La déraisonnable efficacité des mathématiques

Posted in Books, pictures, Statistics, University life with tags , , , , , , , , , , , on May 11, 2017 by xi'an

Although it went completely out of my mind, thanks to a rather heavy travel schedule, I gave last week a short interview about the notion of mathematical models, which got broadcast this week on France Culture, one of the French public radio channels. Within the daily La Méthode Scientifique show, which is a one-hour emission on scientific issues, always a [rare] pleasure to listen to. (Including the day they invited Claire Voisin.) The theme of the show that day was about the unreasonable effectiveness of mathematics, with the [classical] questioning of whether it is an efficient tool towards solving scientific (and inference?) problems because the mathematical objects pre-existed their use or we are (pre-)conditioned to use mathematics to solve problems. I somewhat sounded like a dog in a game of skittles, but it was interesting to listen to the philosopher discussing my relativistic perspective [provided you understand French!]. And I appreciated very much the way Céline Loozen the journalist who interviewed me sorted the chaff from the wheat in the original interview to make me sound mostly coherent! (A coincidence: Jean-Michel Marin got interviewed this morning on France Inter, the major public radio, about the Grothendieck papers.)

machine learning and the future of realism

Posted in Books, Kids, Statistics, University life with tags , , , , , , , , on May 4, 2017 by xi'an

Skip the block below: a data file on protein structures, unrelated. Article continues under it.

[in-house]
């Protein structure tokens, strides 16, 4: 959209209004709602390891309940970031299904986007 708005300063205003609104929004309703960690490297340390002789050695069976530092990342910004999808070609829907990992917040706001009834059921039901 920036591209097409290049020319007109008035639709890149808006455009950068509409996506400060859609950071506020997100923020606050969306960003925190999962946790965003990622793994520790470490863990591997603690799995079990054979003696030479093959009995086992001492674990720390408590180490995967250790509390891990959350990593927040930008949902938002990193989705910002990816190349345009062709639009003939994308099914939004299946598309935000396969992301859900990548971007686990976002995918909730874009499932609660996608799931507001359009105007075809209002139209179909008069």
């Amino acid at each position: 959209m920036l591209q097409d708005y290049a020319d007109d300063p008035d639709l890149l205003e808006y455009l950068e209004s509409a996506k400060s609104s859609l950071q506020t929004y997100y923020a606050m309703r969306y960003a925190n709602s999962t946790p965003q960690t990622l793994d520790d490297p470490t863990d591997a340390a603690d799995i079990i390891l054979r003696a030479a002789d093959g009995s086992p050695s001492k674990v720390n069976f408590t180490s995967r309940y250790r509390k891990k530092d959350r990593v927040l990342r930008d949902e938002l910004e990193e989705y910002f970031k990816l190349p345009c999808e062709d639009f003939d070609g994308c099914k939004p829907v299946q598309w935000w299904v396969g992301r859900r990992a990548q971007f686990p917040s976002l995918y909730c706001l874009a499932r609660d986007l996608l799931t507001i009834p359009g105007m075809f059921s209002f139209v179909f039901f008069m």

Giles and Cliff Hooker arXived a paper last week with this intriguing title. (Giles Hooker is an associate professor of statistics and biology at Cornell U, with an interesting blog on the notion of models, while Cliff Hooker is a professor of philosophy at Newcastle U, Australia.)

“Our conclusion is that simplicity is too complex”

The debate in this short paper is whether or not machine learning relates to a model. Or is it concerned with sheer (“naked”) prediction? And then does it pertain to science any longer?! While it sounds obvious at first, defining why science is more than prediction of effects given causes is much less obvious, although prediction sounds more pragmatic and engineer-like than scientific. (Furthermore, prediction has a somewhat negative flavour in French, being used as a synonym to divination and opposed to prévision.) In more philosophical terms, prediction offers no ontological feature. As for a machine learning structure like a neural network being scientific or a-scientific, its black box nature makes it much more the later than the former, in that it brings no explanation for the connection between input and output, between regressed and regressors. It further lacks the potential for universality of scientific models. For instance, as mentioned in the paper, Newton’s law of gravitation applies to any pair of weighted bodies, while a neural network built on a series of observations could not be assessed or guaranteed outside the domain where those observations are taken. Plus, would miss the simple square law established by Newton. Most fascinating questions, undoubtedly! Putting the stress on models from a totally different perspective from last week at the RSS.